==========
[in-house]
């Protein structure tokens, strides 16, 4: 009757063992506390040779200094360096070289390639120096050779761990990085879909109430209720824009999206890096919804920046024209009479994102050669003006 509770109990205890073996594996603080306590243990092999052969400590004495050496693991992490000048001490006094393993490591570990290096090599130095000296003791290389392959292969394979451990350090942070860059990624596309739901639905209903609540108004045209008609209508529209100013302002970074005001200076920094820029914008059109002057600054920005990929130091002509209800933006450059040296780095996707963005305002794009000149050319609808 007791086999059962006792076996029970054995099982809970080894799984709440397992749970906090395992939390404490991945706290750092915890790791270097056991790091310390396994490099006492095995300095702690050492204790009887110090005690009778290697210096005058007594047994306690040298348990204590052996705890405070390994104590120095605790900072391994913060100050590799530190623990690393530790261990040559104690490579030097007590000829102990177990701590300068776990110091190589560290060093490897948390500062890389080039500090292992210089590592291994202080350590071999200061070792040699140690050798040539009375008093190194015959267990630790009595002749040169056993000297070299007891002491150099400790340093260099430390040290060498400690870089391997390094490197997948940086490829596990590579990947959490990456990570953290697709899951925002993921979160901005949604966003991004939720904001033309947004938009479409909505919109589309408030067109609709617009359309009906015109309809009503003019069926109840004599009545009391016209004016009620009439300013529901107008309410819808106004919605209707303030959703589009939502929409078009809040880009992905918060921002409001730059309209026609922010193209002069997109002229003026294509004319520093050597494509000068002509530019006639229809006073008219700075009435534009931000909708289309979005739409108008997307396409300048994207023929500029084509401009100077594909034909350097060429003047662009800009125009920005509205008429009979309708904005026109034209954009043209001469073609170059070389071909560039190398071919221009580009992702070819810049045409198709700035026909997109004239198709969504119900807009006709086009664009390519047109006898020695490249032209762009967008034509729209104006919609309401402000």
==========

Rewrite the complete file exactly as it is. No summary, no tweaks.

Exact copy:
[in-house]
């Protein structure tokens, strides 16, 4: 009757063992506390040779200094360096070289390639120096050779761990990085879909109430209720824009999206890096919804920046024209009479994102050669003006 509770109990205890073996594996603080306590243990092999052969400590004495050496693991992490000048001490006094393993490591570990290096090599130095000296003791290389392959292969394979451990350090942070860059990624596309739901639905209903609540108004045209008609209508529209100013302002970074005001200076920094820029914008059109002057600054920005990929130091002509209800933006450059040296780095996707963005305002794009000149050319609808 007791086999059962006792076996029970054995099982809970080894799984709440397992749970906090395992939390404490991945706290750092915890790791270097056991790091310390396994490099006492095995300095702690050492204790009887110090005690009778290697210096005058007594047994306690040298348990204590052996705890405070390994104590120095605790900072391994913060100050590799530190623990690393530790261990040559104690490579030097007590000829102990177990701590300068776990110091190589560290060093490897948390500062890389080039500090292992210089590592291994202080350590071999200061070792040699140690050798040539009375008093190194015959267990630790009595002749040169056993000297070299007891002491150099400790340093260099430390040290060498400690870089391997390094490197997948940086490829596990590579990947959490990456990570953290697709899951925002993921979160901005949604966003991004939720904001033309947004938009479409909505919109589309408030067109609709617009359309009906015109309809009503003019069926109840004599009545009391016209004016009620009439300013529901107008309410819808106004919605209707303030959703589009939502929409078009809040880009992905918060921002409001730059309209026609922010193209002069997109002229003026294509004319520093050597494509000068002509530019006639229809006073008219700075009435534009931000909708289309979005739409108008997307396409300048994207023929500029084509401009100077594909034909350097060429003047662009800009125009920005509205008429009979309708904005026109034209954009043209001469073609170059070389071909560039190398071919221009580009992702070819810049045409198709700035026909997109004239198709969504119900807009006709086009664009390519047109006898020695490249032209762009967008034509729209104006919609309401402000």